Paul admits that he should never have been hired. In fact, I think his exact words were, "I should have never been hired." But he was, and there wasn't a whole lot he could do about it. Given what he was up against, I doubt many of us would have had a different fate.

The first obstacle Paul came across was the Executive Vice President, also known as the soon-to-be Father-In-Law. Mr. Howell (as I'll call him) knew that Paul was a programmer. He also knew that his company employed programmers. He did the math and approached his soon-to-be Son-In-Law about working at his company.

Paul: I appreciate the offer, Mr. Howell. To be honest, I'm not sure that a large stock exchange is right opportunity for --
Mr. Howell: Awwww, come on. You'll like it!
Paul: Well, to be honest, I don't have any experience in the field and am not sure how well I --
Mr. Howell: Awwww, come on. You'll pick it up; it's easy!
Paul: Err, but, your company is a Java shop; I'm a C# programmer and have never used Jav--
Mr. Howell: Awwww, come on. You can use your "C#" if you'd like!

Paul hesitantly agreed to an interview. This is where he met the second obstacle, the Hiring Manager. The Hiring Manager was in the midst of a political war with a rival manager. He had some strong intelligence on his rival, and knew that he was planning to usurp projects from his division. Paul was the perfect opportunity for some defensive action: a "Permanent Resource Request Form" was strategically filed and Paul was given the thumbs-up from the Hiring Manager.

Paul's third obstacle was the Technical Lead. Desperate to fit in with his higher-ups, the Technical Lead overlooked the whole "lack of financial experience" and the "C# thing" and tacked his gold star on Paul's résumé, right next to the Executive Vice President's and the Hiring Manager's.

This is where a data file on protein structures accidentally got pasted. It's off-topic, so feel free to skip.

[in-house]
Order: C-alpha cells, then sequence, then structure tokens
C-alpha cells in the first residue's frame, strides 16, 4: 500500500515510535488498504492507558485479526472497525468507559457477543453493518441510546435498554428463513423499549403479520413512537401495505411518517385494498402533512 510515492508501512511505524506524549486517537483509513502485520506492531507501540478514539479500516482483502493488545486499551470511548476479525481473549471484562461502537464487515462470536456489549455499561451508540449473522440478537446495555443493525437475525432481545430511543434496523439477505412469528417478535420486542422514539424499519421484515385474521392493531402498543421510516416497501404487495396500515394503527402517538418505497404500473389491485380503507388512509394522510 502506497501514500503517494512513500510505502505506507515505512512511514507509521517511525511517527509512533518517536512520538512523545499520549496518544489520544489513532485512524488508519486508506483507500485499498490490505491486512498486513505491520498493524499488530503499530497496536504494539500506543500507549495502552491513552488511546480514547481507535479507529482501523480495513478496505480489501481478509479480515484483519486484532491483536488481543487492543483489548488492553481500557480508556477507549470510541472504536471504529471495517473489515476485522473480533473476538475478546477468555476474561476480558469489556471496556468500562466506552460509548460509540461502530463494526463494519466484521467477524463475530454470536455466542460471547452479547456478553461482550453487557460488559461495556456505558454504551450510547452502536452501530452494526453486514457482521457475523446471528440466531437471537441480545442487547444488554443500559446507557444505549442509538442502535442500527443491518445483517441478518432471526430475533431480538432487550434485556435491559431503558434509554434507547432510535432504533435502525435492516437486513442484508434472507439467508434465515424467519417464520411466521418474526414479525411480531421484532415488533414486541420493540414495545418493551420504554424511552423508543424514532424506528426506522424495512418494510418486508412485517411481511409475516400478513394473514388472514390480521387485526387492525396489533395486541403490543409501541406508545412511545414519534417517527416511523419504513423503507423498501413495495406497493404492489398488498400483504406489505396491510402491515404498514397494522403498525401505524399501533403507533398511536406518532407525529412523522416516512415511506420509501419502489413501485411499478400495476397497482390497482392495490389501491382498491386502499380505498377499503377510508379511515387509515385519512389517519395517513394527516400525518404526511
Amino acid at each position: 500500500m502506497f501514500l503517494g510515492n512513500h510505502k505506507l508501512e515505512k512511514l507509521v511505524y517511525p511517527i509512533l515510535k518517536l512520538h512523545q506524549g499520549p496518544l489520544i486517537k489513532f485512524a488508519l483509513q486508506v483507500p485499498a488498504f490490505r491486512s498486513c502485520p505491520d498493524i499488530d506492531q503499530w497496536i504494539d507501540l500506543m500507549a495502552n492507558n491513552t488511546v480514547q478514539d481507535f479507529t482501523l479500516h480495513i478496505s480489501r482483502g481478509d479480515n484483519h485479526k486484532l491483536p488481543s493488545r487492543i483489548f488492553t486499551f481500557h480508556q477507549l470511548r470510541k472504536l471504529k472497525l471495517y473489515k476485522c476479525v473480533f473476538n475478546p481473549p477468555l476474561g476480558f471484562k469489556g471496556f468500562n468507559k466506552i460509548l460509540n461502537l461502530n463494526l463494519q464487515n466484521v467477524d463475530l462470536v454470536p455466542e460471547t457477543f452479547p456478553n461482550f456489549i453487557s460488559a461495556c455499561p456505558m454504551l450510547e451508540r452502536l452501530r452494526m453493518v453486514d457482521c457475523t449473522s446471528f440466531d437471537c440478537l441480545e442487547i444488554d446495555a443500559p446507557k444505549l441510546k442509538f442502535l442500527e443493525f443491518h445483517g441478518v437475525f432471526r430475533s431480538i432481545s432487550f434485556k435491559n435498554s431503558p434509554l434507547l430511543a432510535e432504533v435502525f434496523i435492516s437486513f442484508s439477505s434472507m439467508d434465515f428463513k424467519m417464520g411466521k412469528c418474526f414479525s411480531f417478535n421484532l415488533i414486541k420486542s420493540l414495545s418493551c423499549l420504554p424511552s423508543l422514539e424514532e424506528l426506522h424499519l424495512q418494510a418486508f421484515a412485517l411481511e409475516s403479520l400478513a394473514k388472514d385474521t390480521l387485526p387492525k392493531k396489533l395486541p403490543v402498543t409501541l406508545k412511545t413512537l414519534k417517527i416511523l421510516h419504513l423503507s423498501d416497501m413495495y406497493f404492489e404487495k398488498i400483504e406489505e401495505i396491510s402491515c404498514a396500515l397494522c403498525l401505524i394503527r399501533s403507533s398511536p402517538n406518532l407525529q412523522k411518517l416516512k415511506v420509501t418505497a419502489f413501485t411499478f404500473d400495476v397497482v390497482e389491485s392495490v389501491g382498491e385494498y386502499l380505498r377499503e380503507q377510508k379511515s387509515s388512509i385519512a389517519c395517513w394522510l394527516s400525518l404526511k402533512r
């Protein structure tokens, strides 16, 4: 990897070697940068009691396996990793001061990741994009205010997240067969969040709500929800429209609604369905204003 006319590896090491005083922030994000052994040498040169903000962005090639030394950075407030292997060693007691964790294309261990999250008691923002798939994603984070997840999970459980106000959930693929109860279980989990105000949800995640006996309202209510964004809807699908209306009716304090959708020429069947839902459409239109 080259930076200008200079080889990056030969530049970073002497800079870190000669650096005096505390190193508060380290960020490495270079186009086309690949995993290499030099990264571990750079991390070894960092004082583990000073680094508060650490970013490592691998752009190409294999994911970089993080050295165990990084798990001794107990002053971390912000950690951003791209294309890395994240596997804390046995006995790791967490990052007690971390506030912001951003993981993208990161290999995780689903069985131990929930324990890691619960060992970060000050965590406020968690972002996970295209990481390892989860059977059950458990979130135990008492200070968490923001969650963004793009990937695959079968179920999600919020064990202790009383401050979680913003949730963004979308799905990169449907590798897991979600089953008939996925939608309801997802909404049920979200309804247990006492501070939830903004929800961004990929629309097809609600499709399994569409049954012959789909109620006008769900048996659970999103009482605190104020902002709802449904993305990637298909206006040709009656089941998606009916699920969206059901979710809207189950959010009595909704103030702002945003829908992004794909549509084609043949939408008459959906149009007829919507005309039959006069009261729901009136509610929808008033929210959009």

And then came the fourth obstacle, the Job Offer. This proved to be Paul's downfall. It was just too good of an offer. We're talking not just bling, but bling-bling. A 60% raise. How could anyone pass that up?

Fast forward seven months into the job and Paul had just finished his portion of The Massive Upgrade Project. His component was a simple, .Net-based messaging system that interfaced with the rest of the Java-based system via web services. Since none of the Java engineers trusted Paul's .Net code, it was given extra-careful functional and load testing. It passed with flying colors.

A month or so later, The Massive Upgrade Project went live. Or more accurately, it killed everything. No, really. Its failure made international news and caused trading to be halted for an entire day (this is a huge deal for stock exchanges). After the company managed to rollback the system, everyone's top priority shifted to blaming and avoiding being blamed. With his .Net system, Paul became the target of massive finger-pointing.

In the Preliminary Failure Report, a Senior Java Programmer laid the blame on an exception being thrown by Paul's system. It looked something like this:

java.lang.NullPointerException
    at java.io.Stream.ctor()
    at java.net.HttpRequest.GetResponseStream()
    at com.exchange.java.application.MailManager.getResponse()
    at com.exchange.java.application.MailManager.sendMail(string recipi ...
    at com.exchange.java.application.ActionHandler.failure(string message)
    ... 

Paul tried to explain to the Senior Java Programmer that this couldn't possibly be an exception from his system. His system was entirely .Net, and .Net exceptions do not look like that. They also are not littered with "java.lang." The Senior Java Programmer didn't by it; it was escalated to the Lead Java Engineer.

Paul tried to explain this again the Lead Java Engineer, saying that his portion isn't Java-based and doesn't throw Java exceptions. The Lead Java Engineer didn't buy it; it was escalated to the Line Manager.

The explain-disbelief-escalate process worked its way through the Line Manager, the Director of Development, and, finally, to the CTO. It might have made it further, but by that point, the other Java programmers identified the Real Problem: a poor architecture resulting in massive failure as a result of concurrent usage. Whoops.

Only a single QA engineer was let go as a result of The Massive Failure. Paul actually stuck around for another year and finally put in his notice a few weeks before the rollout date for The Massive Upgrade Project 2.0. He hasn't looked back since.